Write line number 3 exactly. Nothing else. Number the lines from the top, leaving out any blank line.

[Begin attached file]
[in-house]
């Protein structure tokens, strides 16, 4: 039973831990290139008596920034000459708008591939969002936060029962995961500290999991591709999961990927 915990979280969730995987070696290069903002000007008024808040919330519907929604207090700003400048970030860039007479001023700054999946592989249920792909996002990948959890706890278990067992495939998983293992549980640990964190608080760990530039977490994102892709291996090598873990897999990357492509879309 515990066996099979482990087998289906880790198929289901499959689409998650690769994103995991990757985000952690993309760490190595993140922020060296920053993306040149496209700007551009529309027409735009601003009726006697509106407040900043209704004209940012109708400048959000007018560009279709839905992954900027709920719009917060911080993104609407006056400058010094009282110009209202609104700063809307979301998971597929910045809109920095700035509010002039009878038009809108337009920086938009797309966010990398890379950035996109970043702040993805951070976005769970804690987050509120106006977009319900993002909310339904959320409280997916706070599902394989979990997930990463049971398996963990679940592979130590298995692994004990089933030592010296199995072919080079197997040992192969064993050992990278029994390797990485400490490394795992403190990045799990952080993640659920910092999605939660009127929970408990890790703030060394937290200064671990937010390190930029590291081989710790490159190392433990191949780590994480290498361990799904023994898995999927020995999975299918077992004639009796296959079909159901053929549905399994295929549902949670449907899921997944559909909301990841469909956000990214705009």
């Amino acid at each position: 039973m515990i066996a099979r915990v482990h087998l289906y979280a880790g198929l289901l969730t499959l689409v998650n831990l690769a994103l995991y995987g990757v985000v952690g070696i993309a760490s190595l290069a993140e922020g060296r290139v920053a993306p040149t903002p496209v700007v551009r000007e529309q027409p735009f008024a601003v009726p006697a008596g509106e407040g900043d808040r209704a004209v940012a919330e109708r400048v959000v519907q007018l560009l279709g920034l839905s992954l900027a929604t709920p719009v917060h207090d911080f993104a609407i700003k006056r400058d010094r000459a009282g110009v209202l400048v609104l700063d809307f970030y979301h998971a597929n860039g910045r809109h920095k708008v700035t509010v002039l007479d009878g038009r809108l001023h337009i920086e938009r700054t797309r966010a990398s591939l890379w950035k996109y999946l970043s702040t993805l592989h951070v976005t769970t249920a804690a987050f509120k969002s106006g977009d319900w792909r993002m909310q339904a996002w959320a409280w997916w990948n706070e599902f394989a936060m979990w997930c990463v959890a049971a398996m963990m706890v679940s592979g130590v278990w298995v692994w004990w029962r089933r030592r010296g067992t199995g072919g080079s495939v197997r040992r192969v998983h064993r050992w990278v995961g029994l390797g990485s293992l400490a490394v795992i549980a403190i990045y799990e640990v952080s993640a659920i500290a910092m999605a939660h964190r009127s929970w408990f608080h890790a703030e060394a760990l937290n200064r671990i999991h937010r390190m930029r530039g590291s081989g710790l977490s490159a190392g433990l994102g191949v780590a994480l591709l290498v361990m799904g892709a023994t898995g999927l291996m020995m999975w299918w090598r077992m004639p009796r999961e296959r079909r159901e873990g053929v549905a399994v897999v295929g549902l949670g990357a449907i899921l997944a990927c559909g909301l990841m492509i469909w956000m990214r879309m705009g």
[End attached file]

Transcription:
């Amino acid at each position: 039973m515990i066996a099979r915990v482990h087998l289906y979280a880790g198929l289901l969730t499959l689409v998650n831990l690769a994103l995991y995987g990757v985000v952690g070696i993309a760490s190595l290069a993140e922020g060296r290139v920053a993306p040149t903002p496209v700007v551009r000007e529309q027409p735009f008024a601003v009726p006697a008596g509106e407040g900043d808040r209704a004209v940012a919330e109708r400048v959000v519907q007018l560009l279709g920034l839905s992954l900027a929604t709920p719009v917060h207090d911080f993104a609407i700003k006056r400058d010094r000459a009282g110009v209202l400048v609104l700063d809307f970030y979301h998971a597929n860039g910045r809109h920095k708008v700035t509010v002039l007479d009878g038009r809108l001023h337009i920086e938009r700054t797309r966010a990398s591939l890379w950035k996109y999946l970043s702040t993805l592989h951070v976005t769970t249920a804690a987050f509120k969002s106006g977009d319900w792909r993002m909310q339904a996002w959320a409280w997916w990948n706070e599902f394989a936060m979990w997930c990463v959890a049971a398996m963990m706890v679940s592979g130590v278990w298995v692994w004990w029962r089933r030592r010296g067992t199995g072919g080079s495939v197997r040992r192969v998983h064993r050992w990278v995961g029994l390797g990485s293992l400490a490394v795992i549980a403190i990045y799990e640990v952080s993640a659920i500290a910092m999605a939660h964190r009127s929970w408990f608080h890790a703030e060394a760990l937290n200064r671990i999991h937010r390190m930029r530039g590291s081989g710790l977490s490159a190392g433990l994102g191949v780590a994480l591709l290498v361990m799904g892709a023994t898995g999927l291996m020995m999975w299918w090598r077992m004639p009796r999961e296959r079909r159901e873990g053929v549905a399994v897999v295929g549902l949670g990357a449907i899921l997944a990927c559909g909301l990841m492509i469909w956000m990214r879309m705009g």